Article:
Is that it eventually corrodes relationships. If your feelings are paramount, then even if I do no objective wrong to you, you can tarnish me as evil because I hurt your feelings, or because you felt offended. The real key to a society based on human relationships such as family, friends, and business associates, is establishing what is acceptable behavior. This then gets institutionalized into law, custom, and manners. Now, with that in place, nobody can indict anyone else purely on the basis of how they felt. Sorry but your feelings, as important as they are to you, are irrelevant to everyone else. Facts build relationships, feelings break them
Cordially
RDL

Mary says:

This response was some of the best advice I have read regarding moving on from regret and moving forward in the right direction through facing reality. Living by feelings and impulses ruin so many lives. Thank You Rabbi and Susan.

Susan Lapin says:

As with many of the Ask the Rabbi questions, we are talking to ourselves as well as to the person who wrote the question, Mary.

JasB says:

It’s good that people like Jana took the time to respond and disagree. It takes us out of our bubble and lets us know what we are facing.

Susan Lapin says:

I hesitated to approve this because to my ears it sounds a little cutting. I know how tone can easily be misunderstood in writing. I’m going ahead on the assumption that it is meant in good faith but will take the opportunity to encourage us all to picture others we care about in front of us as we write.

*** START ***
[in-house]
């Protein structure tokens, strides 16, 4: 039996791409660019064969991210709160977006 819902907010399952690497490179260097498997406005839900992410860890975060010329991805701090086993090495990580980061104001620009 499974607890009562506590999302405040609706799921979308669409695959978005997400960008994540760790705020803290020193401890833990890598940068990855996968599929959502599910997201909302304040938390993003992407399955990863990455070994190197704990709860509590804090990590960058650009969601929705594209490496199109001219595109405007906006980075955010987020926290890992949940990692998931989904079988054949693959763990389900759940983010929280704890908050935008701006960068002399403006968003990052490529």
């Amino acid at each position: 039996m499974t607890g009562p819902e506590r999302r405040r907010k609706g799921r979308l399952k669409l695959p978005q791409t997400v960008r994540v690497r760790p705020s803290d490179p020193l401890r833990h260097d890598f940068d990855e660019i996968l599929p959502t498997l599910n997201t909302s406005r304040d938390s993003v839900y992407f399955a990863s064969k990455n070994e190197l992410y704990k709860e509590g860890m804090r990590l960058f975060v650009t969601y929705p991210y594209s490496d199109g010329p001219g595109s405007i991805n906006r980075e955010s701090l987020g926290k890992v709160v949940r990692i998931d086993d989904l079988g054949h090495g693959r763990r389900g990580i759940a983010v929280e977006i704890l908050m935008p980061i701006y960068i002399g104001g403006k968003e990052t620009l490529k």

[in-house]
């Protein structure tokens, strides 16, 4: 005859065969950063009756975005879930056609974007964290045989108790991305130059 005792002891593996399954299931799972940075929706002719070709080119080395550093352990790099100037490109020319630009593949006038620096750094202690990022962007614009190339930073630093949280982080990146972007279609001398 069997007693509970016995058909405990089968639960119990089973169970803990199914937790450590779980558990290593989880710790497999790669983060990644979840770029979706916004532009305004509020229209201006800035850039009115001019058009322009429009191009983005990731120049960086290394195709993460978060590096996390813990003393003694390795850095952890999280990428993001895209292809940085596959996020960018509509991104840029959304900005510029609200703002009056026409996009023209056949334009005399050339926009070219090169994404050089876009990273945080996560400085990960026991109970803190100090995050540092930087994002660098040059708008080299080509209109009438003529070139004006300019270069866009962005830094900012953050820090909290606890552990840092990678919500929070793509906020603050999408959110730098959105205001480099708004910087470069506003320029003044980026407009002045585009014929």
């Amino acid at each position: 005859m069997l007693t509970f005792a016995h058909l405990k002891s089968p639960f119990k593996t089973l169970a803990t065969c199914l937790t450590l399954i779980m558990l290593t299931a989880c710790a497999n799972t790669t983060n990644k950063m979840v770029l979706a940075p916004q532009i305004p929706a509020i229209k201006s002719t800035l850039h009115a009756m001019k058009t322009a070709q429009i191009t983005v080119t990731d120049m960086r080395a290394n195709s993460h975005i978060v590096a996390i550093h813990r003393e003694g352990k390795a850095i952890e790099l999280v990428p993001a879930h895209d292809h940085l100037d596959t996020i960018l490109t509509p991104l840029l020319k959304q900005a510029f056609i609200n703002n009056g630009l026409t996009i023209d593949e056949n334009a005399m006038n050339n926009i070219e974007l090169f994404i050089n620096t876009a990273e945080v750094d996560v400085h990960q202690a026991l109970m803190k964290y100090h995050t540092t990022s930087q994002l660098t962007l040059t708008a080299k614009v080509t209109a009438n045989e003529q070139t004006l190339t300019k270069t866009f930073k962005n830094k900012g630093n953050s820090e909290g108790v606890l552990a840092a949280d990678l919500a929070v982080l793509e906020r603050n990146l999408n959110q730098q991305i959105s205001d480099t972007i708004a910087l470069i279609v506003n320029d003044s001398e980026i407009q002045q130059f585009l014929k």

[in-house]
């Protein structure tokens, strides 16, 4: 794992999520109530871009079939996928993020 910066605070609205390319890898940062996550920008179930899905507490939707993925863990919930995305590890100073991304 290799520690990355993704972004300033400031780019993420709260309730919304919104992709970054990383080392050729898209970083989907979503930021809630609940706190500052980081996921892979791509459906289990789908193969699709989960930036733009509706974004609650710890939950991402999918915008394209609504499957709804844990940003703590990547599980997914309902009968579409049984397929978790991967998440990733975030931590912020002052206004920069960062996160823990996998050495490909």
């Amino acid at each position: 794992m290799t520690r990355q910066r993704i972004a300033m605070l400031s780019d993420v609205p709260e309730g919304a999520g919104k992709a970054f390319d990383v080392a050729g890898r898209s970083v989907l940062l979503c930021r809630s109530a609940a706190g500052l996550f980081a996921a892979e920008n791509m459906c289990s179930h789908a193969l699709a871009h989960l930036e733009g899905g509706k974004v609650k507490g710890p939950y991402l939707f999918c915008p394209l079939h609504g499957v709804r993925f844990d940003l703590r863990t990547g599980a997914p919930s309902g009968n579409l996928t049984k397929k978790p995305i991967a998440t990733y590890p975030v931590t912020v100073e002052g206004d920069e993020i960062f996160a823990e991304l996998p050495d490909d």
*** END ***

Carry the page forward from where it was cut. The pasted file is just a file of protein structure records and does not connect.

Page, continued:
JasB says:

Thank you, Susan. I suppose that is what makes this type of communication more difficult and I should be more careful to include a “smile” in my wording. Most of my friends (and they are really good friends) are liberal/progressive products of our public school system here in the Seattle area. I value their willingness to share their perspective and thoughts on issues. I don’t confront them. They force me to try and think clearly and to keep in mind well thought out counters to their declarations, even when I have no intention of using them. If we never hear from these people we might become complacent and just as fuzzy in our own “logic” as we perceive them to be in theirs. Jana’s response was well worth seeing as it seems to represent the types of attitudes most of those I associate with espouse. I don’t agree with it but I appreciate its thoughtfulness and respect.

Susan Lapin says:

I’m grateful that you wrote in and elaborated on your words. I agree, that our thinking does get fuzzy when we only bounce ideas around in an echo chamber. Because technology has made that possible, we end up doing that more and more and we have to actively seek out polite and intelligent counter-views.